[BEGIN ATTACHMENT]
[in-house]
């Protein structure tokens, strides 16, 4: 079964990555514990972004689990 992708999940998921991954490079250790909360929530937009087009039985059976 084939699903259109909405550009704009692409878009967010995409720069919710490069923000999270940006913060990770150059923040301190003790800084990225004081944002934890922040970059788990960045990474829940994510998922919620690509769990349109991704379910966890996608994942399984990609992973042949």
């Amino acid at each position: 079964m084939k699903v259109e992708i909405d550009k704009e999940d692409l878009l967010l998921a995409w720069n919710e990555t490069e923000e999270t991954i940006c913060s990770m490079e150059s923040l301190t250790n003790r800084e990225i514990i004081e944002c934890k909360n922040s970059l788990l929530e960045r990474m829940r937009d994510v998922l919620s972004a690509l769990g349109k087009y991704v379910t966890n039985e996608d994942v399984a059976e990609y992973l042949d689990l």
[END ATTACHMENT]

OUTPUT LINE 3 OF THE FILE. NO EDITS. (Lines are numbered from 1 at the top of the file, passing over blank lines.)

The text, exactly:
């Amino acid at each position: 079964m084939k699903v259109e992708i909405d550009k704009e999940d692409l878009l967010l998921a995409w720069n919710e990555t490069e923000e999270t991954i940006c913060s990770m490079e150059s923040l301190t250790n003790r800084e990225i514990i004081e944002c934890k909360n922040s970059l788990l929530e960045r990474m829940r937009d994510v998922l919620s972004a690509l769990g349109k087009y991704v379910t966890n039985e996608d994942v399984a059976e990609y992973l042949d689990l």